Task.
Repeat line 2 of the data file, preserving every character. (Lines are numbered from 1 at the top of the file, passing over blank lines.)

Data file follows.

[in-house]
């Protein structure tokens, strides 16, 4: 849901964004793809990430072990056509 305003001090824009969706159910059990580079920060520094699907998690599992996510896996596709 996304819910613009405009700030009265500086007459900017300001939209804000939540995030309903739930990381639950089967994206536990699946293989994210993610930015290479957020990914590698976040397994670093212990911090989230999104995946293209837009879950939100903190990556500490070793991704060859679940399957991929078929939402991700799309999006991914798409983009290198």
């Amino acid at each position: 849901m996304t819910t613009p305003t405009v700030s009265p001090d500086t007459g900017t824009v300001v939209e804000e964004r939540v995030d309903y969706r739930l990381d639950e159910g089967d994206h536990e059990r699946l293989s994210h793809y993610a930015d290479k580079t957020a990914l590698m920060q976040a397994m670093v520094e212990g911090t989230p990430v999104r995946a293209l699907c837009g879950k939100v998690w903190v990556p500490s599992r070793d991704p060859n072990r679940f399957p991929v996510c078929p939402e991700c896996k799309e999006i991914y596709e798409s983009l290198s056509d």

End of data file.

């Protein structure tokens, strides 16, 4: 849901964004793809990430072990056509 305003001090824009969706159910059990580079920060520094699907998690599992996510896996596709 996304819910613009405009700030009265500086007459900017300001939209804000939540995030309903739930990381639950089967994206536990699946293989994210993610930015290479957020990914590698976040397994670093212990911090989230999104995946293209837009879950939100903190990556500490070793991704060859679940399957991929078929939402991700799309999006991914798409983009290198």